Yesterday, President Obama signed the contested healthcare bill into law. The hue & cry to enact this law was to insure the uninsured. The exact number of uninsured was also hotly debated, but the number finally settled on 30 million. Despite Obamacare now being the Law-of-the-Land, there will still be millions of Americans uninsured.
How many? I'm sure the exact number will also be debated, but for starters, the Christian Science Monitor is settling for 23 million:
So: Radically transforming the way Americans receive healthcare and add at least another $900 billion to the deficit was done in order to ensure an additional 7 million people, in a land of 300 million receive adequate healthcare coverage, receive adequate healthcare coverage.
Talk about the Law of Diminishing Returns. All the emotional energy, the projected cost and bureaucracy, not to mention dividing the nation, all for 7-ish million people.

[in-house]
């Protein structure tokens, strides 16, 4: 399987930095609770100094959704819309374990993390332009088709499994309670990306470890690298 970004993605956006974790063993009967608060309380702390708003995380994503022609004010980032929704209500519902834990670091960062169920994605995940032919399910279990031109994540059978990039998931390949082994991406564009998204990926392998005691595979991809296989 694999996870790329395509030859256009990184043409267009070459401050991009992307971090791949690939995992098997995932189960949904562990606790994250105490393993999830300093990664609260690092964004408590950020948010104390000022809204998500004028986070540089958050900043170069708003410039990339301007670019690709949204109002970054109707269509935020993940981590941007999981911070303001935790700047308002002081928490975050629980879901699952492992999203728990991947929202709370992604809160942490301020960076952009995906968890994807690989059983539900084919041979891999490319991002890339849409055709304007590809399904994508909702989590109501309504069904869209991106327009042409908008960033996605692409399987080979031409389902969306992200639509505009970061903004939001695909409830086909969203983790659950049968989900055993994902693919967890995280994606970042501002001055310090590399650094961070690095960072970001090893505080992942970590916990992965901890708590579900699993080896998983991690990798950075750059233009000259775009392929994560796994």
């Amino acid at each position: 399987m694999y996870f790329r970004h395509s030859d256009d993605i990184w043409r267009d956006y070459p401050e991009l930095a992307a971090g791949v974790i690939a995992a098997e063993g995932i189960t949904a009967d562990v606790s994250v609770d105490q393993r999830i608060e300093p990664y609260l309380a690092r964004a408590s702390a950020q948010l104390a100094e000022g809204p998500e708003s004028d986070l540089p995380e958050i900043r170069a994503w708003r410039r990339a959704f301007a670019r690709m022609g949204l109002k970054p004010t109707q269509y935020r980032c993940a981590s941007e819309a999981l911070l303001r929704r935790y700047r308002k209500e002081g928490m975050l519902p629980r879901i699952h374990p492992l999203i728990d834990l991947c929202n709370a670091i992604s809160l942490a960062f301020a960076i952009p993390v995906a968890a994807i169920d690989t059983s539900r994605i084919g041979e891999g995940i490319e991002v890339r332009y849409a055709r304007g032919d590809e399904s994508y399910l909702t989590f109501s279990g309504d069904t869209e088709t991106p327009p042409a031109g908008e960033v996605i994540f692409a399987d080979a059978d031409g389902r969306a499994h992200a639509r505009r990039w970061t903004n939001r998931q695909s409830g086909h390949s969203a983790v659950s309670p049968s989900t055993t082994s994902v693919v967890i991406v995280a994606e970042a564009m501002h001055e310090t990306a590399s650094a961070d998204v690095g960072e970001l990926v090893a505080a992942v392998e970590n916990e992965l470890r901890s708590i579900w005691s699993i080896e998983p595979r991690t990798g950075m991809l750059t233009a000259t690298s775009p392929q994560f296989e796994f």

Unless of course, it isn't really about healthcare at all.
One of Mark Steyn's columns on his website is "Request of the Week." In this section Mark re-publishes a past article that manages to remain relevant to the current times. In "The Nationalization of Your Body," Mark addressed the issues with government run healthcare, several months ago. His observations are still valid:
One of the things that struck me was his life expectancy statistics:
"Life expectancy in the European Union 78.7 years; life expectancy in the United States 78.06 years; life expectancy in Albania 77.6 years; life expectancy in Libya, 76.88 years; life expectancy in Bosnia & Herzegovina, 78.17 years. Once you get on top of childhood mortality and basic hygiene, everything else is peripheral – margin-of-error territory...The United Kingdom spends three times as much money on “health” as Poland and their cancer survival rates are more or less identical."
Talk about the Law of Diminishing Returns...